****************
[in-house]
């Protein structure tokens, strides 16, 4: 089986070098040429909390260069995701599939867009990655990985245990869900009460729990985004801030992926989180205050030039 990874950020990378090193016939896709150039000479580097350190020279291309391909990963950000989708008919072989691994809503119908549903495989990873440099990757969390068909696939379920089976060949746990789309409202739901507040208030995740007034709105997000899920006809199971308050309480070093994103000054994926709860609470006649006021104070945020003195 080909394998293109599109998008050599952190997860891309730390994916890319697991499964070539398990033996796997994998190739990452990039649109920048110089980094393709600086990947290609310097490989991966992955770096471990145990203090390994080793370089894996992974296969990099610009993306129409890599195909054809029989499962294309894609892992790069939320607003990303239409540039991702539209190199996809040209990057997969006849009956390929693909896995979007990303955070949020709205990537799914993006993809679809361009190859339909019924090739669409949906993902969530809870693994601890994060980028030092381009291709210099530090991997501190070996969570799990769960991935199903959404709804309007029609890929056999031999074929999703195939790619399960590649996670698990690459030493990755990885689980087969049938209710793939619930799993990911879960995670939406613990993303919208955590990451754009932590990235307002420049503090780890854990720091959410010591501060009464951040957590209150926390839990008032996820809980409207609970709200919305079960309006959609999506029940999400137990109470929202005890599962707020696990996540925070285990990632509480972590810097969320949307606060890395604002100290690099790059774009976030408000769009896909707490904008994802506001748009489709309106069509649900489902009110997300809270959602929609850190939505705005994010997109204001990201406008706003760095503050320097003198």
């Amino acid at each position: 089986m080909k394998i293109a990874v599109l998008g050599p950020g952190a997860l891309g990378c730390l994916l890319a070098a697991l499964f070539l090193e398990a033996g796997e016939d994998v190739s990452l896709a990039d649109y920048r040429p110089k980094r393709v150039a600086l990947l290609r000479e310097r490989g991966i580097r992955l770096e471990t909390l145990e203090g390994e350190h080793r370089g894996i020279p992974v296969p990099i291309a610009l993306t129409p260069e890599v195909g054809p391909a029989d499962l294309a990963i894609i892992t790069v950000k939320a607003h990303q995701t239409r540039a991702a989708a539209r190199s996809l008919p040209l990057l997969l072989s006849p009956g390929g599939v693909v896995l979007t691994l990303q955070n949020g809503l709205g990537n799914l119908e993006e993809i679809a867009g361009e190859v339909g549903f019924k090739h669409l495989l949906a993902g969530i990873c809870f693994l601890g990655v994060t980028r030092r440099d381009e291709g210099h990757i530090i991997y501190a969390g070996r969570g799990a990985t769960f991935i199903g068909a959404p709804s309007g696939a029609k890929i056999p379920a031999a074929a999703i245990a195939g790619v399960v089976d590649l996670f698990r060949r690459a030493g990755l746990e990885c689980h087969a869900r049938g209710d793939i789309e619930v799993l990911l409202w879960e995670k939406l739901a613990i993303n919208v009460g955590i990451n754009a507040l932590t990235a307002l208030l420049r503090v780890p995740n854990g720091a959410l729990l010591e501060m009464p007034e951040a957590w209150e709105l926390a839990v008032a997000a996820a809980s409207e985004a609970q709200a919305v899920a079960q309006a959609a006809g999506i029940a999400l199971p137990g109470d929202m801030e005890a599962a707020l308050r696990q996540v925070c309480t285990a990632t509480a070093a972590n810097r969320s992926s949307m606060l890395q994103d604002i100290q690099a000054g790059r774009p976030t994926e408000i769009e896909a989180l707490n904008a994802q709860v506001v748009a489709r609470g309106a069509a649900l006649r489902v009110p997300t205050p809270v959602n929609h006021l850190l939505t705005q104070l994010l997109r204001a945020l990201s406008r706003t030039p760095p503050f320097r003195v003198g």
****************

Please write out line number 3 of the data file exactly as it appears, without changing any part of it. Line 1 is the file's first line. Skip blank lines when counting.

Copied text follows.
């Amino acid at each position: 089986m080909k394998i293109a990874v599109l998008g050599p950020g952190a997860l891309g990378c730390l994916l890319a070098a697991l499964f070539l090193e398990a033996g796997e016939d994998v190739s990452l896709a990039d649109y920048r040429p110089k980094r393709v150039a600086l990947l290609r000479e310097r490989g991966i580097r992955l770096e471990t909390l145990e203090g390994e350190h080793r370089g894996i020279p992974v296969p990099i291309a610009l993306t129409p260069e890599v195909g054809p391909a029989d499962l294309a990963i894609i892992t790069v950000k939320a607003h990303q995701t239409r540039a991702a989708a539209r190199s996809l008919p040209l990057l997969l072989s006849p009956g390929g599939v693909v896995l979007t691994l990303q955070n949020g809503l709205g990537n799914l119908e993006e993809i679809a867009g361009e190859v339909g549903f019924k090739h669409l495989l949906a993902g969530i990873c809870f693994l601890g990655v994060t980028r030092r440099d381009e291709g210099h990757i530090i991997y501190a969390g070996r969570g799990a990985t769960f991935i199903g068909a959404p709804s309007g696939a029609k890929i056999p379920a031999a074929a999703i245990a195939g790619v399960v089976d590649l996670f698990r060949r690459a030493g990755l746990e990885c689980h087969a869900r049938g209710d793939i789309e619930v799993l990911l409202w879960e995670k939406l739901a613990i993303n919208v009460g955590i990451n754009a507040l932590t990235a307002l208030l420049r503090v780890p995740n854990g720091a959410l729990l010591e501060m009464p007034e951040a957590w209150e709105l926390a839990v008032a997000a996820a809980s409207e985004a609970q709200a919305v899920a079960q309006a959609a006809g999506i029940a999400l199971p137990g109470d929202m801030e005890a599962a707020l308050r696990q996540v925070c309480t285990a990632t509480a070093a972590n810097r969320s992926s949307m606060l890395q994103d604002i100290q690099a000054g790059r774009p976030t994926e408000i769009e896909a989180l707490n904008a994802q709860v506001v748009a489709r609470g309106a069509a649900l006649r489902v009110p997300t205050p809270v959602n929609h006021l850190l939505t705005q104070l994010l997109r204001a945020l990201s406008r706003t030039p760095p503050f320097r003195v003198g």